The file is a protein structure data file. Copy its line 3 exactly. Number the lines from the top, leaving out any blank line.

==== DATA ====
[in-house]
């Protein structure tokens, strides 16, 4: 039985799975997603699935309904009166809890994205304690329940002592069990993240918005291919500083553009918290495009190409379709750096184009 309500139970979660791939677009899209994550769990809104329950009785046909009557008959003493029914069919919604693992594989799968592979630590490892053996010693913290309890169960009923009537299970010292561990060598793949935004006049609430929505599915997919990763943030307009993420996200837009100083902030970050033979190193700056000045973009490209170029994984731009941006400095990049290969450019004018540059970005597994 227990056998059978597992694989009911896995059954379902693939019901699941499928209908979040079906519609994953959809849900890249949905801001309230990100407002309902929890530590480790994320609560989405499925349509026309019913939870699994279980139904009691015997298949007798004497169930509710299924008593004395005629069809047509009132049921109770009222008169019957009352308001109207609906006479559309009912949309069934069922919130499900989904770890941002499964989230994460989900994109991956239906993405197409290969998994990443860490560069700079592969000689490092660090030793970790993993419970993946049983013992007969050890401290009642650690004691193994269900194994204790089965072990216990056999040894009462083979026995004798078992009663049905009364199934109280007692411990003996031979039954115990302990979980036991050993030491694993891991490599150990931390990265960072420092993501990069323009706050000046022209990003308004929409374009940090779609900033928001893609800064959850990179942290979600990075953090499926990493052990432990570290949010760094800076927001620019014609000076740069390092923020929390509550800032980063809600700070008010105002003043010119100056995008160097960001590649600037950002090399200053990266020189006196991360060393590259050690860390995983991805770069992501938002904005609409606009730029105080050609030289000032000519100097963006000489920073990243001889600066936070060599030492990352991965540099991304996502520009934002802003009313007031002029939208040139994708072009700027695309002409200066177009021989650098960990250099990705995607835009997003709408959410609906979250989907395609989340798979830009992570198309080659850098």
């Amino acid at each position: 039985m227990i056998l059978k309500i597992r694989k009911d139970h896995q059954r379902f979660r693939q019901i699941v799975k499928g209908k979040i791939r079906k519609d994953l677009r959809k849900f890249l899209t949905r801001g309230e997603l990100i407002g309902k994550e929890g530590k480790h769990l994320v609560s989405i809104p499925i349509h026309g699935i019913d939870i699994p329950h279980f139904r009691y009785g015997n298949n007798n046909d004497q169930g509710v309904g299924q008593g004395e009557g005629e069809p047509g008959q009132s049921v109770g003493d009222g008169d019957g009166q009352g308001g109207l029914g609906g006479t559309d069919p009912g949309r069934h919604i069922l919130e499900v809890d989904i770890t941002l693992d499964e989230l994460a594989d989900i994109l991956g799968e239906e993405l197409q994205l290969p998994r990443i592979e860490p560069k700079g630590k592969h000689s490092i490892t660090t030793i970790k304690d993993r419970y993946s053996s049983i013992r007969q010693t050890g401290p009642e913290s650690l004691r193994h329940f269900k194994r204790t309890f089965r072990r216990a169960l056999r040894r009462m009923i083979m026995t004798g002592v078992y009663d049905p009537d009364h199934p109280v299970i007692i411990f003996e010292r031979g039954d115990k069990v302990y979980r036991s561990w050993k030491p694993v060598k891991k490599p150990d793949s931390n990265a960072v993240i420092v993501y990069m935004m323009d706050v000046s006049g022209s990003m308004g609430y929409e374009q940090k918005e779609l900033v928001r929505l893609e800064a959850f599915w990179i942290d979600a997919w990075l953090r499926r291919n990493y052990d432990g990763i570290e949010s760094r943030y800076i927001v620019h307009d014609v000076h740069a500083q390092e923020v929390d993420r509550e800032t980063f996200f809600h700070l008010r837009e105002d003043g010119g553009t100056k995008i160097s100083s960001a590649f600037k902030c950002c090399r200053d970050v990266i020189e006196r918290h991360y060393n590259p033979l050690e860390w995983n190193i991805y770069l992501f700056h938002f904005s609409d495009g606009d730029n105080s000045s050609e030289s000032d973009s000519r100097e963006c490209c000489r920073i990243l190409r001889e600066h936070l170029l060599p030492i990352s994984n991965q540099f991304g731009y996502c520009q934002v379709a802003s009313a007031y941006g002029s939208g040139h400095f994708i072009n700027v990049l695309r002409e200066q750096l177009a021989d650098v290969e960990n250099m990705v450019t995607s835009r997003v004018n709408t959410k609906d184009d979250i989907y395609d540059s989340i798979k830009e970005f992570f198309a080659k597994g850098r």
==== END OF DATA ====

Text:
């Amino acid at each position: 039985m227990i056998l059978k309500i597992r694989k009911d139970h896995q059954r379902f979660r693939q019901i699941v799975k499928g209908k979040i791939r079906k519609d994953l677009r959809k849900f890249l899209t949905r801001g309230e997603l990100i407002g309902k994550e929890g530590k480790h769990l994320v609560s989405i809104p499925i349509h026309g699935i019913d939870i699994p329950h279980f139904r009691y009785g015997n298949n007798n046909d004497q169930g509710v309904g299924q008593g004395e009557g005629e069809p047509g008959q009132s049921v109770g003493d009222g008169d019957g009166q009352g308001g109207l029914g609906g006479t559309d069919p009912g949309r069934h919604i069922l919130e499900v809890d989904i770890t941002l693992d499964e989230l994460a594989d989900i994109l991956g799968e239906e993405l197409q994205l290969p998994r990443i592979e860490p560069k700079g630590k592969h000689s490092i490892t660090t030793i970790k304690d993993r419970y993946s053996s049983i013992r007969q010693t050890g401290p009642e913290s650690l004691r193994h329940f269900k194994r204790t309890f089965r072990r216990a169960l056999r040894r009462m009923i083979m026995t004798g002592v078992y009663d049905p009537d009364h199934p109280v299970i007692i411990f003996e010292r031979g039954d115990k069990v302990y979980r036991s561990w050993k030491p694993v060598k891991k490599p150990d793949s931390n990265a960072v993240i420092v993501y990069m935004m323009d706050v000046s006049g022209s990003m308004g609430y929409e374009q940090k918005e779609l900033v928001r929505l893609e800064a959850f599915w990179i942290d979600a997919w990075l953090r499926r291919n990493y052990d432990g990763i570290e949010s760094r943030y800076i927001v620019h307009d014609v000076h740069a500083q390092e923020v929390d993420r509550e800032t980063f996200f809600h700070l008010r837009e105002d003043g010119g553009t100056k995008i160097s100083s960001a590649f600037k902030c950002c090399r200053d970050v990266i020189e006196r918290h991360y060393n590259p033979l050690e860390w995983n190193i991805y770069l992501f700056h938002f904005s609409d495009g606009d730029n105080s000045s050609e030289s000032d973009s000519r100097e963006c490209c000489r920073i990243l190409r001889e600066h936070l170029l060599p030492i990352s994984n991965q540099f991304g731009y996502c520009q934002v379709a802003s009313a007031y941006g002029s939208g040139h400095f994708i072009n700027v990049l695309r002409e200066q750096l177009a021989d650098v290969e960990n250099m990705v450019t995607s835009r997003v004018n709408t959410k609906d184009d979250i989907y395609d540059s989340i798979k830009e970005f992570f198309a080659k597994g850098r």